News of the arrest of the right-hand man of alleged British drug kingpin Robert Dawes -- accused of trafficking drugs from South America to Europe -- has emerged. The Spanish Civil Guard took Dutchman Emiel Brummer into custody on the coast of Malaga, Spain, following a joint operation with the Dutch police and help from Interpol.
Their investigations revealed that Brummer, aged 42, frequently traveled there to meet with Dawes before the latter's arrest in November 2015. The visits were to "receive instructions about trafficking and the distribution of drugs" arriving at European ports, mainly those in Antwerp, Belgium and Rotterdam, Holland, according to a Spanish Civil Guard press release dated June 16.
The guard said Brummer met frequently with South American cartel bosses in Holland to negotiate drug deals that used the drug pipeline from their countries to Europe. He is also a suspect in at least 15 murders occurring over the last three years.
It is not clear when Brummer was detained. European press reports allege that he was arrested back in April, but the Spanish Civil Guard press office told InSight Crime that his detention was much more recent. He was extradited from Spain to the Netherlands, where he is currently being held.
Brummer's boss, Dawes, is 44 and originally from Nottingham, UK. He is accused of running Europe's "largest criminal organization dedicated to drug trafficking, money laundering and murder."
Known as "the general" in the British courts, UK police believe he is responsible for bringing millions of dollars worth of cocaine, heroin and marijuana from South America across mainland Europe and into the UK.
Dawes was detained in his home on the Costa Del Sol in Spain in a raid last year and is currently being held by authorities in France on suspicion of drug trafficking and his possible involvement in a series of murders in the Netherlands.
An investigation by the UK's National Crime Agency (NCA) resulted in the jailing of eight of his associates in early 2015 after French authorities seized 1.3 tons of cocaine hidden in suitcases on an Air France flight from Caracas to Paris.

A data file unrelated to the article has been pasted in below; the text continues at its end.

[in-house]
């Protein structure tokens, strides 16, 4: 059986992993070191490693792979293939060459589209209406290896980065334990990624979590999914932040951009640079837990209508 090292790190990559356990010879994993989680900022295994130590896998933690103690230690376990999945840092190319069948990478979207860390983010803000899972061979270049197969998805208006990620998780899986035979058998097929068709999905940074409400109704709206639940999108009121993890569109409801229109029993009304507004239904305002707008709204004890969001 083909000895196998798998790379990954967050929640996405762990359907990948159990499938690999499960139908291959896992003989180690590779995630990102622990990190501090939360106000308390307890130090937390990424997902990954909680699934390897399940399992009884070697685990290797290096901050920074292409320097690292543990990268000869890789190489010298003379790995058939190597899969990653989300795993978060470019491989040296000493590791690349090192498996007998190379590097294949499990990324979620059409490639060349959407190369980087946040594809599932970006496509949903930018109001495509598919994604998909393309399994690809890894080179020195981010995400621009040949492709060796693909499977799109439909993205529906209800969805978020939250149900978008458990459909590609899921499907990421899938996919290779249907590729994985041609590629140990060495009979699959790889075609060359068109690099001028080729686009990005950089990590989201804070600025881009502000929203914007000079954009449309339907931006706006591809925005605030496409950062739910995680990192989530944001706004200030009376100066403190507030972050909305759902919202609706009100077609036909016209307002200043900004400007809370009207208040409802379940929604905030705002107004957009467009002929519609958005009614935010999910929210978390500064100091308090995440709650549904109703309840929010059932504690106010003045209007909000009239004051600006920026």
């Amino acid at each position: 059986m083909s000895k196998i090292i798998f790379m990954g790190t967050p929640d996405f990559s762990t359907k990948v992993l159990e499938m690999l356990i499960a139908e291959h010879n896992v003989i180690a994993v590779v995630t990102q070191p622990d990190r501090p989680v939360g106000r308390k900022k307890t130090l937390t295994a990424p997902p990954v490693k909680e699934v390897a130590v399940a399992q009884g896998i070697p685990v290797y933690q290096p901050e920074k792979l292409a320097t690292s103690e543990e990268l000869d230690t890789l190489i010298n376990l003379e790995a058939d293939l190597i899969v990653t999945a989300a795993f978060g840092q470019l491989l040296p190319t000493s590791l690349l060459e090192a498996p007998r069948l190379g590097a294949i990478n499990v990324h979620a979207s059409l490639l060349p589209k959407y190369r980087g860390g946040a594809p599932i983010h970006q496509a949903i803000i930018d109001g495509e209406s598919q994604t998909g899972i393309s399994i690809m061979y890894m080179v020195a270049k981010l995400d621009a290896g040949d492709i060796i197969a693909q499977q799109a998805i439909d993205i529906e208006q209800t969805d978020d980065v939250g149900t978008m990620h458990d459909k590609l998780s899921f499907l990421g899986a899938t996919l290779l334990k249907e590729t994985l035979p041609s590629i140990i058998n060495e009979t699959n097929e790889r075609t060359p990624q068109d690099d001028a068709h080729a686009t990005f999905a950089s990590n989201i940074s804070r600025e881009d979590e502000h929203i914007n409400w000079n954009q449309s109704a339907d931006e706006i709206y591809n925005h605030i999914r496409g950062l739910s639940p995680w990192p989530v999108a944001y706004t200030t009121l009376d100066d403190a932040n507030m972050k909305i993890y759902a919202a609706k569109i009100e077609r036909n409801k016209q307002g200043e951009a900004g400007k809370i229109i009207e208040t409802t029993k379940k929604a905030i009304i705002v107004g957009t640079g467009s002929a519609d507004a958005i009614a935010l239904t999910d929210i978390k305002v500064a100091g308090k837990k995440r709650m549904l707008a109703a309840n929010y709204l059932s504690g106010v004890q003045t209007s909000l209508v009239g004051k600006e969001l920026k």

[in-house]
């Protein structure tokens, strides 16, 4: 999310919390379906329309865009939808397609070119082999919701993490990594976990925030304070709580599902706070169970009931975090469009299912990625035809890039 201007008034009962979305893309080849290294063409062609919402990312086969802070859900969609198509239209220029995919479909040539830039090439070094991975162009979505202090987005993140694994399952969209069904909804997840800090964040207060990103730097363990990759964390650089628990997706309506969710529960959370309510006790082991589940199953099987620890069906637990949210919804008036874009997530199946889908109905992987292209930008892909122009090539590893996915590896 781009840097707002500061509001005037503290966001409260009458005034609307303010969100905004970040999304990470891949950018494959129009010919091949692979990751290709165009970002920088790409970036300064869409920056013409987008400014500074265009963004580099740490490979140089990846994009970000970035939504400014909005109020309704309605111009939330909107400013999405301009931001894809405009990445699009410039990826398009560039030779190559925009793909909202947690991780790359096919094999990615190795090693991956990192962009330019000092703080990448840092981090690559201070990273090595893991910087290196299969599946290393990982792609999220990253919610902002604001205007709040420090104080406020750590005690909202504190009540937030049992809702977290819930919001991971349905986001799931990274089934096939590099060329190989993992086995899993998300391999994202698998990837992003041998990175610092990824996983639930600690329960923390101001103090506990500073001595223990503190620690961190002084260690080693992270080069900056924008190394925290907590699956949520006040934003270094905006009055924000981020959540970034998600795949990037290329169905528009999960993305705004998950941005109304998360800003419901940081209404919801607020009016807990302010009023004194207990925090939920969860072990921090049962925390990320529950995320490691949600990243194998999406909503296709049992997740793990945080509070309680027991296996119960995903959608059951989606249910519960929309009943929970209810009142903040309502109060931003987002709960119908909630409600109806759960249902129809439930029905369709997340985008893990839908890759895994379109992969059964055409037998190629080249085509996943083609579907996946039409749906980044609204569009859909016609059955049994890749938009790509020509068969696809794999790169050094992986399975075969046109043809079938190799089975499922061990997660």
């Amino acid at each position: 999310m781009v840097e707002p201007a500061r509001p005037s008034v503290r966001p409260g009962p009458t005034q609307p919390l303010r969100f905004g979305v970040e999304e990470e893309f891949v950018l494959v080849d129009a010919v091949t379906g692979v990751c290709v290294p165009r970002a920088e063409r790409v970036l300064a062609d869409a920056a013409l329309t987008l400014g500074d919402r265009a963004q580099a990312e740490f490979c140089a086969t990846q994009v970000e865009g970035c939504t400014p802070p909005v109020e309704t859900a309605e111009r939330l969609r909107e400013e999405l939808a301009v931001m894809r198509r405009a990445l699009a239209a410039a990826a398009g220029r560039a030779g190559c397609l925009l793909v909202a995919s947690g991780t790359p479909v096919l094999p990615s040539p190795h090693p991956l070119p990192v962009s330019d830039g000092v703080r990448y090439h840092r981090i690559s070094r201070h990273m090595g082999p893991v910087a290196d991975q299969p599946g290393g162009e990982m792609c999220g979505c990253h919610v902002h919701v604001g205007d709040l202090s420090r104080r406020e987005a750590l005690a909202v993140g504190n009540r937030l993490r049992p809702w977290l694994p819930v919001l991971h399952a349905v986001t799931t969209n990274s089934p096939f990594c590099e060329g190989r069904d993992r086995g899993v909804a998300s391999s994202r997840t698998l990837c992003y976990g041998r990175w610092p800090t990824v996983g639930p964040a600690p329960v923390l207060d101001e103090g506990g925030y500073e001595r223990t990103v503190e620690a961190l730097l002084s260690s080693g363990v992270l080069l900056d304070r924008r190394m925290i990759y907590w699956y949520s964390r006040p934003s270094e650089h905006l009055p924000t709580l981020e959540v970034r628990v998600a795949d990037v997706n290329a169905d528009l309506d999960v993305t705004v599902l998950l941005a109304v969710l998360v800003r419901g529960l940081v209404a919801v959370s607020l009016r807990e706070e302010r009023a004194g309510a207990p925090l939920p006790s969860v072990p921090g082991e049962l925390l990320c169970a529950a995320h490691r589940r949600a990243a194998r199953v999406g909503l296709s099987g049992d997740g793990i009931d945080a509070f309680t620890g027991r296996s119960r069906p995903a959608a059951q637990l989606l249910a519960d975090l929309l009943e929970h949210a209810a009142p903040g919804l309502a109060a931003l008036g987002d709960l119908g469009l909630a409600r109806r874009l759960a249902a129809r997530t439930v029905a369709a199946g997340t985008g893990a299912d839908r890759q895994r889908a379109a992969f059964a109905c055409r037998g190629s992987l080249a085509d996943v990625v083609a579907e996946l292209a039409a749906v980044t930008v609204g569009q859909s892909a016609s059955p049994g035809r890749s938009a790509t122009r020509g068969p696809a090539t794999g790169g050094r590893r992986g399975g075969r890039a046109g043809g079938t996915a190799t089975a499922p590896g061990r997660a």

InSight Crime Analysis
The arrest of Brummer, his boss Dawes and other associates suggests European authorities are closing in on at least some major operators taking advantage of the cocaine pipeline between South America and Europe.
Anecdotal press reports suggest that violence is growing around the movement of cocaine through European cities, and it makes sense that Dawes should hail from the UK. Drugs brought in from South America command a much higher price on British streets than in other parts of Europe, according to NCA.
Cocaine can sell for $56,000 per kilo in the UK as opposed to $33,700 in the Netherlands.
It's likely Brummer was meeting with cartel operatives from Colombia, Brazil and Venezuela, all of which are listed as "key departure points" for cocaine headed to European illegal drug markets in a recent report.
The drug is smuggled out in vessels, private yachts or by air from those countries, according to the report from the European Monitoring Centre for Drugs and Drug Addiction (EMCDDA).
Trafficking methods are evolving to avoid interdiction, and the use of shipping containers on commercial vessels is growing as criminal networks corrupt port officials on the European continent to let the shipments in. Seizures involving shipping containers have gone up six-fold since 2006.